In his Conferment address, Dr Moore said: “We have been most encouraged by having 53 new diploma holders in this examination year, a year of special significance, for 2016 sees the 150th anniversary of the first examination session.
“We have been examining without a break ever since; yet another pointer to the tremendous value that is placed on organ and choral music.”
And he added: “With your recent success you are laying firm foundations for the whole of your life, both personal and musical, to help fulfil your hopes and ambitions.
“‘Mozart,’ wrote Goethe, ‘is a human incarnation of the divine creative power.’ And he went on to write: ‘I have my own particular sorrows, loves, delights and you have yours. But sorrow, gladness, yearning, hope, love, belong to all of us in all times and in all places. Music is the only means whereby we feel these emotions in their universality, for music is the common language of all humanity.’
“This is the language to which you have dedicated your lives. Thank you for doing so; we wish you every possible success.”
The ceremony closed with a wonderful Ede & Ravenscroft Recital in which John Scott Whiteley, Organist Emeritus, York Minster, played music by J.S. Bach, Saint-Saëns, Verdin, MacMillan and Jackson. The work by Belgian composer Joris Verdin was a setting of the chorale ‘Mein Wallfahrt ich vollendet hab’ (‘I have completed my pilgrimage’). It was specially commissioned by the RCO for the Orgelbüchlein Project in memory of John Scott.
The vote of thanks was given, according to custom, by Ghislaine Reece-Trapp FRCO, the highest scoring winner of the Limpus Prize (in Summer 2015) and the Coventry Cathedral Recital Award.
Congratulations to all the successful examination candidates and prize winners, who were:
THE DIPLOMA OF FELLOWSHIP
Jonathan Bunney (Hayling Island)
William Fox (Hereford)
Laurence Lyndon-Jones (Chelmsford)
David Maw (Oxford)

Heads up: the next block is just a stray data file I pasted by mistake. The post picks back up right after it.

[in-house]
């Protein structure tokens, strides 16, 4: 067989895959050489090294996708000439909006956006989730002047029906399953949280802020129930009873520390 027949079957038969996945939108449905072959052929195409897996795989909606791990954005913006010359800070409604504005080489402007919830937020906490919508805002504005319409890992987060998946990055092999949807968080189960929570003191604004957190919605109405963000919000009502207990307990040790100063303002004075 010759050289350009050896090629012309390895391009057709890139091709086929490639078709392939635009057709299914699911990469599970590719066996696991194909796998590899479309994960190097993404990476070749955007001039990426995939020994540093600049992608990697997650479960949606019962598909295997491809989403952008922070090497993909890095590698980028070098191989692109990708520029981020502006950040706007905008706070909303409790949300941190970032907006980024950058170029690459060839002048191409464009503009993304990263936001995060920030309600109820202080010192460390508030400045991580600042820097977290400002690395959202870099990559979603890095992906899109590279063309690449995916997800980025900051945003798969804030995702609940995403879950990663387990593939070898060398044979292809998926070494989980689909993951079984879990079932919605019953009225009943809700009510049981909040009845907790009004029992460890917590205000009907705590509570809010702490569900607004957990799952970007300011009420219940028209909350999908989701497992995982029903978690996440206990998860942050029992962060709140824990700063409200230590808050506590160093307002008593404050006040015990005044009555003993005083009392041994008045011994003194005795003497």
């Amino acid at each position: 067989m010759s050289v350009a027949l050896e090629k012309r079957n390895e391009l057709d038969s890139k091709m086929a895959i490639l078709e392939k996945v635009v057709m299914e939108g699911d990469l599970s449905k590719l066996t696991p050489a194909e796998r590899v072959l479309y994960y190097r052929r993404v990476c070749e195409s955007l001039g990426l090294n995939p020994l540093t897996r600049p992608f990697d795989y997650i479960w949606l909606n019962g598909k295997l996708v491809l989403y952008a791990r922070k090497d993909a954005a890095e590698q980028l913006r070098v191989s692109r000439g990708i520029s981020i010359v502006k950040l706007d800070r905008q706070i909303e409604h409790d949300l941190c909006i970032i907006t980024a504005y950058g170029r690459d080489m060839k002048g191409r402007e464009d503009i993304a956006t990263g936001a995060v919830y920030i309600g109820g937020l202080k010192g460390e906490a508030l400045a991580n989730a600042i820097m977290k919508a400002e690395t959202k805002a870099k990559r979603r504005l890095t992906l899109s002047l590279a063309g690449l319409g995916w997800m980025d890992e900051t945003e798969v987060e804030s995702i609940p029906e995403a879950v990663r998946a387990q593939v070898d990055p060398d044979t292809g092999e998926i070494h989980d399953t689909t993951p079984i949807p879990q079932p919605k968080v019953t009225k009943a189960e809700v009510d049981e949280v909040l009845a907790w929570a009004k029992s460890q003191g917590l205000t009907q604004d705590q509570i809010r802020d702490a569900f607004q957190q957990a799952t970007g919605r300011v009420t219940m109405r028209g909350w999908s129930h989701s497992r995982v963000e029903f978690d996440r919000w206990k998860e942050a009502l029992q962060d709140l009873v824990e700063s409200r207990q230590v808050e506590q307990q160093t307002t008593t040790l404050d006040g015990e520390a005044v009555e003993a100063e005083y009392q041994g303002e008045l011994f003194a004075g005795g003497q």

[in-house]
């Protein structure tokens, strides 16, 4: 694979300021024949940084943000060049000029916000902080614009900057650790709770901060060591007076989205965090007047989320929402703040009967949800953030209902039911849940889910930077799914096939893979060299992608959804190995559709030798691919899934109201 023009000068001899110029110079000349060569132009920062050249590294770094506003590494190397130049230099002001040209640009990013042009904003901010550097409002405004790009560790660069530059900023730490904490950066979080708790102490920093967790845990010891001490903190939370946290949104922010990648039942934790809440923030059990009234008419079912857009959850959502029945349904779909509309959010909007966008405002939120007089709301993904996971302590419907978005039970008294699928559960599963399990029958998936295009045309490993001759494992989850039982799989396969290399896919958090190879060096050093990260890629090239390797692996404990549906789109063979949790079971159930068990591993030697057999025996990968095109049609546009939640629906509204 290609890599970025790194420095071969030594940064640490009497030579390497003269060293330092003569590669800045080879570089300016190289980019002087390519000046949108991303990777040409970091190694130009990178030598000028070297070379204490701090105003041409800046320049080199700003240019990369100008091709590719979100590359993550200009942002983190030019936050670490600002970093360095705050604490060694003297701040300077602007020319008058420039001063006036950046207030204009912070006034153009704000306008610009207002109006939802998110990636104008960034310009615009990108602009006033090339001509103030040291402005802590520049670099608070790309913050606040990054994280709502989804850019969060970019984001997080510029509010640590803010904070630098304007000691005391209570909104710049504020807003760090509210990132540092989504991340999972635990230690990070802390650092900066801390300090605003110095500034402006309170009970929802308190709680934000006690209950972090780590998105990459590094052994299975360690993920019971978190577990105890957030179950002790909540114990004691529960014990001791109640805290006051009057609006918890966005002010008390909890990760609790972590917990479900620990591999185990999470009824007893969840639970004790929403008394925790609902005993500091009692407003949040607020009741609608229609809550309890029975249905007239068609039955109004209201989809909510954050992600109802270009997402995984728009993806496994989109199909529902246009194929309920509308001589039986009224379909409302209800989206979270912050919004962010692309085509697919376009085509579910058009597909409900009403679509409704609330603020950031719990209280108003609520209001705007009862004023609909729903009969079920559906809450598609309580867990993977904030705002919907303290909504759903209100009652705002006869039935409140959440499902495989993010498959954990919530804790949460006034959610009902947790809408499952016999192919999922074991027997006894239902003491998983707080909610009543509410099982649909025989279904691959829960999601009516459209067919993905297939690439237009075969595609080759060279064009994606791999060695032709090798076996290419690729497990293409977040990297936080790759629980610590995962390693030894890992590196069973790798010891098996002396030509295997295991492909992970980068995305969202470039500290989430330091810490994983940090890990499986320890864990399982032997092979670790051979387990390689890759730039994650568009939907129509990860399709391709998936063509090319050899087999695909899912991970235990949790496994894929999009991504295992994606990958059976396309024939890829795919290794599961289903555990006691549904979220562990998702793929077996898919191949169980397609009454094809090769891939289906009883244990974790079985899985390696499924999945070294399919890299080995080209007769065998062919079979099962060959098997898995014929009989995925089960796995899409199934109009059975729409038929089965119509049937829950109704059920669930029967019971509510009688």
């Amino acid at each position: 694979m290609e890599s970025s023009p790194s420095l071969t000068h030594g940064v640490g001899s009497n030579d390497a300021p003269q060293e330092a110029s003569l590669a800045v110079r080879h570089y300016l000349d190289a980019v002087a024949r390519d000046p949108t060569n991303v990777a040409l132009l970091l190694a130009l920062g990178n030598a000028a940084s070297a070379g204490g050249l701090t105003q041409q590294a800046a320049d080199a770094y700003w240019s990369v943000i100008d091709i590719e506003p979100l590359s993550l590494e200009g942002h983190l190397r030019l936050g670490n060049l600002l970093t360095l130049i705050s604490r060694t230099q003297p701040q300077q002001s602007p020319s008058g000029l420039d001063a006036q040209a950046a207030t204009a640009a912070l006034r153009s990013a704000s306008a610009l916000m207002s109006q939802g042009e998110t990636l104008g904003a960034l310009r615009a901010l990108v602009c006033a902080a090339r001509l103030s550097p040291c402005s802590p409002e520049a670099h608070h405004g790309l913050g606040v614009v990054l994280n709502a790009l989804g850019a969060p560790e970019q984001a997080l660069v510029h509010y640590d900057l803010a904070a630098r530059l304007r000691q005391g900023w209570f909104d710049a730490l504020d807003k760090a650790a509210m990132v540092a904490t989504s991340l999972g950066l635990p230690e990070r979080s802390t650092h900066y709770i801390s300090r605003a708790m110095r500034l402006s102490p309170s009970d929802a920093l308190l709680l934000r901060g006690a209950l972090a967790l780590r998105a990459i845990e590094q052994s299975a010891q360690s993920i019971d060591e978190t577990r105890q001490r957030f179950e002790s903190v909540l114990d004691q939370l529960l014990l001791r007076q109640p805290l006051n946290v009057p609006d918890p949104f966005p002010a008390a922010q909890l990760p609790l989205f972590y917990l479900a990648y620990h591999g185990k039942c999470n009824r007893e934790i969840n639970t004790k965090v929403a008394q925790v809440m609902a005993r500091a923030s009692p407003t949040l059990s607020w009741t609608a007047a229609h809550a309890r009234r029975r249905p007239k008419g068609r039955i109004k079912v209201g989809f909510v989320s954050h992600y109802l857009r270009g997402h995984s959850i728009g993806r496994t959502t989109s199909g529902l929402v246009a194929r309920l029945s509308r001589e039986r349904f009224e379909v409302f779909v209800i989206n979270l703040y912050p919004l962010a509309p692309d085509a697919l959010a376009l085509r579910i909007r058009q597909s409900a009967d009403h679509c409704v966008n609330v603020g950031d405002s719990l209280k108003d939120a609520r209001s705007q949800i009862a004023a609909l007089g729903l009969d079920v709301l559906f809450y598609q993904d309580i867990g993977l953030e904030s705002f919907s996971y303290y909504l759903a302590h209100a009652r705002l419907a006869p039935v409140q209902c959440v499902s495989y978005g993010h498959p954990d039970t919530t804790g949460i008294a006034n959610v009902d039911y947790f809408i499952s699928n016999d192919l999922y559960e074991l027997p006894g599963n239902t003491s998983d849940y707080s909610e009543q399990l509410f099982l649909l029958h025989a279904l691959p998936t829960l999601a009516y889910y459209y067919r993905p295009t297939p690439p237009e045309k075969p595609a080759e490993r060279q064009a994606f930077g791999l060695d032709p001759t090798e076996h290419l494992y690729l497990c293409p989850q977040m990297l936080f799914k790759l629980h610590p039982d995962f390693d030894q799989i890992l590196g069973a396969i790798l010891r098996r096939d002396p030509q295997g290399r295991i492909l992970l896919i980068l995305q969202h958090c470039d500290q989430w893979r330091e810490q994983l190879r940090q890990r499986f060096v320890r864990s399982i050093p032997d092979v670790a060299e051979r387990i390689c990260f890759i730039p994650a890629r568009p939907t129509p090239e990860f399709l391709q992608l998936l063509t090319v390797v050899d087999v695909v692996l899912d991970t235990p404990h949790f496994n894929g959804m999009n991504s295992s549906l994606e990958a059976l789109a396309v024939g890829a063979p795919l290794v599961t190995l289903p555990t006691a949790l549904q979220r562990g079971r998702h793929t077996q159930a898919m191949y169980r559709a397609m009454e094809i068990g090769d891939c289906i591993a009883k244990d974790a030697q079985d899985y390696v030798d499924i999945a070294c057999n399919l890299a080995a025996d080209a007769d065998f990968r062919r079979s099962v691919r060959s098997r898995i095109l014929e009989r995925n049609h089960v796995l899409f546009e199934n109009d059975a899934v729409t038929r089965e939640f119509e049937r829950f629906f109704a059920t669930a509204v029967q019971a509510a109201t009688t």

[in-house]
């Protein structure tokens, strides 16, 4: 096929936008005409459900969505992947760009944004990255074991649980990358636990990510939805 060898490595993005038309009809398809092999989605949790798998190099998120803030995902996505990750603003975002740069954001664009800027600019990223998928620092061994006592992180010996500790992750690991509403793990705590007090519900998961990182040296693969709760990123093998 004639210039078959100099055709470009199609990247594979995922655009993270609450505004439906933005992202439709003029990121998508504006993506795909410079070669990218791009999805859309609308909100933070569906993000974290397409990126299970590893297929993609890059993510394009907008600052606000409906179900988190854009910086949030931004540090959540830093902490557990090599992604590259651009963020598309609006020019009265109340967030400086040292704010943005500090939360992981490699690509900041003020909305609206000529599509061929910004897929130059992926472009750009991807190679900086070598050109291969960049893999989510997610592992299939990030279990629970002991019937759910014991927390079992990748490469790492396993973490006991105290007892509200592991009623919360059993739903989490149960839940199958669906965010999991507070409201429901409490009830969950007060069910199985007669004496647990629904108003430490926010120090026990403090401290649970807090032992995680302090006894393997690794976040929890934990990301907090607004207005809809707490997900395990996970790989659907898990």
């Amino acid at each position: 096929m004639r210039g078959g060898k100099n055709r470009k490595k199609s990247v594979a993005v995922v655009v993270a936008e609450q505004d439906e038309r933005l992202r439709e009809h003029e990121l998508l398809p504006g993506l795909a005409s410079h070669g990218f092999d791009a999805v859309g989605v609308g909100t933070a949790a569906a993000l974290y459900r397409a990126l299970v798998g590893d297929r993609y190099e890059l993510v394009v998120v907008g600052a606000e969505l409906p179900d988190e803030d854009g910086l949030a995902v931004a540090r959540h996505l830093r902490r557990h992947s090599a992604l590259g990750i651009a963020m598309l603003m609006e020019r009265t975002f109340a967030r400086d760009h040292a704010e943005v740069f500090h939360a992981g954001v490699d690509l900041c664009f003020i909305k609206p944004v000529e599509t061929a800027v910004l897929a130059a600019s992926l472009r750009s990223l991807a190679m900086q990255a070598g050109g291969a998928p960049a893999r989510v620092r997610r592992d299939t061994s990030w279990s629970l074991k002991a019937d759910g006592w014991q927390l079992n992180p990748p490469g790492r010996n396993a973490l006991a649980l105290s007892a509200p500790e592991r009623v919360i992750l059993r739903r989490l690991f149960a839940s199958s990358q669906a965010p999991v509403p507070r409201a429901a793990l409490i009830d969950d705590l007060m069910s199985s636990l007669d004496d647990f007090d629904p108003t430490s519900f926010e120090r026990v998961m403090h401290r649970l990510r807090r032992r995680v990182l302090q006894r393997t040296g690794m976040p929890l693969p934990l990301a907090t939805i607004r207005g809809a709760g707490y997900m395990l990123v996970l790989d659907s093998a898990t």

Henry Meehan (Oxford)
Edward Picton-Turbervill (Alton)
Ghislaine Reece-Trapp (Oxford)
Daniel Soper (Bury St Edmunds)
Limpus Prize, Frederick Shinn Prize, and Durrant Prize: Ghislaine Reece-Trapp
Turpin Prize and Durrant Prize: William Fox
Dixon Prize: David Maw
Harding Prize and Durrant Prize: David Maw
Samuel Baker Prize: David Maw
Arnold Richardson Prize: David Maw
The Coventry Cathedral Recital Award 2015/2016: Ghislaine Reece-Trapp
Gregory Drott (Cambridge)
Andrew Furniss (London)
Christopher Jacobson (Durham, North Carolina, USA)
Jeremy Lloyd (Oxted)
Joseph McHardy (Guildford)
Joseph Wicks (Salisbury)
John Wyatt (Watford)
Limpus Prize, Frederick Shinn Prize, and Durrant Prize: Joseph Wicks
Harding Prize and Durrant Prize: Joseph McHardy
THE DIPLOMA OF ASSOCIATESHIP
Callum Alger (Portsmouth)
Harvey Brink (London)
Thomas Brockington (Princes Risborough)
Timothy Kwan (London)
George Lacey (York)
Anna Lapwood (Oxford)
Amanda Lockyer (Ipswich)
Gillian McNaughton (Guildford)
Benjamin Newlove (Manchester)
Georgina Sherriff (Truro)
Charles Warren (Beckenham)
Charles Whitham (Ilford)
Limpus Prize, Frederick Shinn Prize, and Durrant Prize: Anna Lapwood
Sawyer Prize and Durrant Prize: Benjamin Newlove
Lord St Audries Prize: Benjamin Newlove
Sowerbutts Prize and Durrant Prize: Anna Lapwood
Doris Wookey Prize: Benjamin Newlove
Samuel Baker Prize: Anna Lapwood
Rebecca Baker (Oxford)
Michael Carter (Portsmouth)
Richard Cook (Worcester)
Matthew Edwards (Alloa)
Hannah Gill (London)
Claudia Grinnell (Wolverhampton)
Edward Hewes (Scarborough)
David Hinitt (London)
Ben Hulme (London)
Harry Jacques (Chepstow)
Nathaniel Keiller (Windsor)
Christopher Mair (London)
Daniel Mathieson (Oxford)
Rory Moules (Wells)
Jack Oades (Exeter)
Asher Oliver (Windsor)
David Rees (Maidstone)
David Rice (Cambridge)